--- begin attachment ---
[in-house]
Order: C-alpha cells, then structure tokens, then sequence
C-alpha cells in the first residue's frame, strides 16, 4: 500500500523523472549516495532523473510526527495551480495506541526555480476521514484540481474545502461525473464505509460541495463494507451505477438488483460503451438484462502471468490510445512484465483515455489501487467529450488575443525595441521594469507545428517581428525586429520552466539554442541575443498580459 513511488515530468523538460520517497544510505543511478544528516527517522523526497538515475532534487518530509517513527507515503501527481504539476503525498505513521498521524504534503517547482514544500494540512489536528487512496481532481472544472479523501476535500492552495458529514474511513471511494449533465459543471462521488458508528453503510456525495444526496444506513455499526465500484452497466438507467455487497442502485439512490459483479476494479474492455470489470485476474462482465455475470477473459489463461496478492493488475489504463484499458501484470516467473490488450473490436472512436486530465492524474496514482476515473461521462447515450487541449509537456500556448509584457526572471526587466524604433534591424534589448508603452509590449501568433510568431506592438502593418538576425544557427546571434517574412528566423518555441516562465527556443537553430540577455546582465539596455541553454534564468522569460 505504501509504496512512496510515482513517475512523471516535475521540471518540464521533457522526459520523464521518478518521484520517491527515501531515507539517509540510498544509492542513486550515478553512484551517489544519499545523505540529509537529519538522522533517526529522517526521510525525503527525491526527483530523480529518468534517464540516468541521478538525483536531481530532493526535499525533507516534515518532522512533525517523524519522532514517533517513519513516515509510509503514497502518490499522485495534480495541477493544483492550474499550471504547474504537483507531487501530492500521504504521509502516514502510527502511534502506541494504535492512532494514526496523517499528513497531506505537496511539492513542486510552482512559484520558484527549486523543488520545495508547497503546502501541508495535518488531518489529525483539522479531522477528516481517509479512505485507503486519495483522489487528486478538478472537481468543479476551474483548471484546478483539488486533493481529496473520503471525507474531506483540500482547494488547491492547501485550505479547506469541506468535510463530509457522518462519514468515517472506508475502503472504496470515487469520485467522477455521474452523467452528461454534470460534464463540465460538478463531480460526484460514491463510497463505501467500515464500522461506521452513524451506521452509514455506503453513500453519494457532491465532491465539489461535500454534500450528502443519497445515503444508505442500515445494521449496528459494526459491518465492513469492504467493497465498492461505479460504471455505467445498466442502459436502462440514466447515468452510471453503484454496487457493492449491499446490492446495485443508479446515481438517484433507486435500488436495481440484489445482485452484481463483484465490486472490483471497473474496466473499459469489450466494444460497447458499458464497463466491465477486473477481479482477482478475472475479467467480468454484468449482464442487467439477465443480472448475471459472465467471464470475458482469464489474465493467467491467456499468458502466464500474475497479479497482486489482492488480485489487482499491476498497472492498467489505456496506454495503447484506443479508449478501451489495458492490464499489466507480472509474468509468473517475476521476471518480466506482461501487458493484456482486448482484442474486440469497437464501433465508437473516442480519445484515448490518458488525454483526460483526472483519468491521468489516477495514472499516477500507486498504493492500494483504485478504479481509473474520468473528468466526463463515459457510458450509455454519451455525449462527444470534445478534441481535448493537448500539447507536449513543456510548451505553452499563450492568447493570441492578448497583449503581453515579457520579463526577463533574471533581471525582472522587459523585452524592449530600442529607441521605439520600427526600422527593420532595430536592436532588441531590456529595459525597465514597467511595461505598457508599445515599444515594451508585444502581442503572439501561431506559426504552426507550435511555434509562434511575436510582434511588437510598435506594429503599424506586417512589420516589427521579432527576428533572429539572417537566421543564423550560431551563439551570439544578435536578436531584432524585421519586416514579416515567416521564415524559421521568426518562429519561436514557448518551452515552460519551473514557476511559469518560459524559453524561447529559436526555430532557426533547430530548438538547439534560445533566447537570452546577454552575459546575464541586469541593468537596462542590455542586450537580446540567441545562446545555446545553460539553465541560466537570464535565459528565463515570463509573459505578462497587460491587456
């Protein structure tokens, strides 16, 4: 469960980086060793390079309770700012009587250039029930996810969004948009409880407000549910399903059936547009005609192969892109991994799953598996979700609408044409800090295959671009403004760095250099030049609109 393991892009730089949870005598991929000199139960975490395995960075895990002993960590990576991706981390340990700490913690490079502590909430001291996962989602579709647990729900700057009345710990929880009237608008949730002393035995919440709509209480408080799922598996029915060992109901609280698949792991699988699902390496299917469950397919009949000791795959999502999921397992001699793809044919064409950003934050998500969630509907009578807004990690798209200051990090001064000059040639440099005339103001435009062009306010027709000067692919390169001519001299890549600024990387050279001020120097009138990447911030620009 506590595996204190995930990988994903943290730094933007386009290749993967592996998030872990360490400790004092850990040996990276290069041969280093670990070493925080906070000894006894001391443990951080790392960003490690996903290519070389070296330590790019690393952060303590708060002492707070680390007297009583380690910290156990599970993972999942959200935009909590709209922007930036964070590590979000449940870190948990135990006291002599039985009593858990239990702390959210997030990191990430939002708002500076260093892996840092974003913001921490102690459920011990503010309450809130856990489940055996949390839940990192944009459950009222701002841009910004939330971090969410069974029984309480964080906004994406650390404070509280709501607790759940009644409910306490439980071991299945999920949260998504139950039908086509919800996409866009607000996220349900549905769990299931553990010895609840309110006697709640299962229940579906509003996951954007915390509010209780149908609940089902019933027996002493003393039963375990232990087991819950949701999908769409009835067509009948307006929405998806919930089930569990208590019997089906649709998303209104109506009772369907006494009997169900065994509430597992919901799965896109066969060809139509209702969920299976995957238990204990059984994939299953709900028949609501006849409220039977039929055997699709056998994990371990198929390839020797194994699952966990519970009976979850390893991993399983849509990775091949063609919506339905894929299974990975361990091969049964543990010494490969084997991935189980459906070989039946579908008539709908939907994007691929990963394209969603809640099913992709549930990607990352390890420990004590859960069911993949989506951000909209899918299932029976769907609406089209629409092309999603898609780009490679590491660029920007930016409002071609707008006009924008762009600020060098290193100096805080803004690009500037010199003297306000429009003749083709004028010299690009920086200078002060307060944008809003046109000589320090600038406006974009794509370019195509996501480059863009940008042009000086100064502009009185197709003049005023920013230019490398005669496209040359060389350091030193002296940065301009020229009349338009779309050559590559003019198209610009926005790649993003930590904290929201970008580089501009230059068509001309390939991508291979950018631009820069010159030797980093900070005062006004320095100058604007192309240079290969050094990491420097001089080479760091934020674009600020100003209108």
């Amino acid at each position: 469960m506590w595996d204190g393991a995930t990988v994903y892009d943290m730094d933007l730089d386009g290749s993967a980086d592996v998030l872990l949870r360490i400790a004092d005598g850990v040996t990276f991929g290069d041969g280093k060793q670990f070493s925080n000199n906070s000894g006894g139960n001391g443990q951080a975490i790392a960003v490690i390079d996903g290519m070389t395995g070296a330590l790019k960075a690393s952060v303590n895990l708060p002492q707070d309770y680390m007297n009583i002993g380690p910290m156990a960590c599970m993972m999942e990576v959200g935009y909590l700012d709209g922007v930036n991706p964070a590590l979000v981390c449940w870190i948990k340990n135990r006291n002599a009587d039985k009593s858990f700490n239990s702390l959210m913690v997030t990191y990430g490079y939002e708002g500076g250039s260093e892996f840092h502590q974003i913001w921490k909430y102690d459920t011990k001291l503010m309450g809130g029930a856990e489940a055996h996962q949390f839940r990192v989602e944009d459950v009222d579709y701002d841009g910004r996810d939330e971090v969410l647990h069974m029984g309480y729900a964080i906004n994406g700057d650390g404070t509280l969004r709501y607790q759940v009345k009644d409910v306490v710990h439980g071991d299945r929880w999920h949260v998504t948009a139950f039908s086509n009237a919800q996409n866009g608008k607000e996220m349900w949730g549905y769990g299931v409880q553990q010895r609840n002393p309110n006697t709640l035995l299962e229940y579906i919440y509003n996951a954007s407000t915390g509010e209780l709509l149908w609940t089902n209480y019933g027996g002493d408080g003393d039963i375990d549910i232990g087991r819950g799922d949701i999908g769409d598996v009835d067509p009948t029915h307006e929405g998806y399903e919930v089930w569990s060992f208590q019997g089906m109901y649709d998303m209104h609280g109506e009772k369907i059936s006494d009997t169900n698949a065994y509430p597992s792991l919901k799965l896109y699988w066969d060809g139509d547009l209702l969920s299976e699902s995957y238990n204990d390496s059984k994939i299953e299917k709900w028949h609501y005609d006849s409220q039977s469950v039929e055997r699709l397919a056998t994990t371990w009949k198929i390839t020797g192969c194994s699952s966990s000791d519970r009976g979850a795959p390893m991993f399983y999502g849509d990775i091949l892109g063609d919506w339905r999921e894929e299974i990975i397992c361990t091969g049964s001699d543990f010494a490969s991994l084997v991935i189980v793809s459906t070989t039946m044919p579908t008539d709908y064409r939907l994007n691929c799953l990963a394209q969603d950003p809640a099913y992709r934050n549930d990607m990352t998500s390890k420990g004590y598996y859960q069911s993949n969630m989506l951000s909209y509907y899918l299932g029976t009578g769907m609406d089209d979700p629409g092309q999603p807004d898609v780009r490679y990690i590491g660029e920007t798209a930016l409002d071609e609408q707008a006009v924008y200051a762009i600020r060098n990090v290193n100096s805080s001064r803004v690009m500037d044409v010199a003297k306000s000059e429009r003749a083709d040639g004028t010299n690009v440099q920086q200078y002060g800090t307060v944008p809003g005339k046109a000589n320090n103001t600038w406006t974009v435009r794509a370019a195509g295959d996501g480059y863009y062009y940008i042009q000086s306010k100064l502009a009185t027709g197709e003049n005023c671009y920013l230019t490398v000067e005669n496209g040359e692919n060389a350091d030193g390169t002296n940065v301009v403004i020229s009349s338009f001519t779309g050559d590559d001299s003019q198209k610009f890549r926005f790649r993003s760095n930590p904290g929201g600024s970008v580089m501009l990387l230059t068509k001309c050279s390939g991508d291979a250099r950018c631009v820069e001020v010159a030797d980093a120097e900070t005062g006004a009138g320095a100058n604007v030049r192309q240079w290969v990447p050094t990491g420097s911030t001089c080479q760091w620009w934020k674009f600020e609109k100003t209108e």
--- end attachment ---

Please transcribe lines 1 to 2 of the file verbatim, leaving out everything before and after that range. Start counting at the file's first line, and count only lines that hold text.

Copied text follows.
[in-house]
Order: C-alpha cells, then structure tokens, then sequence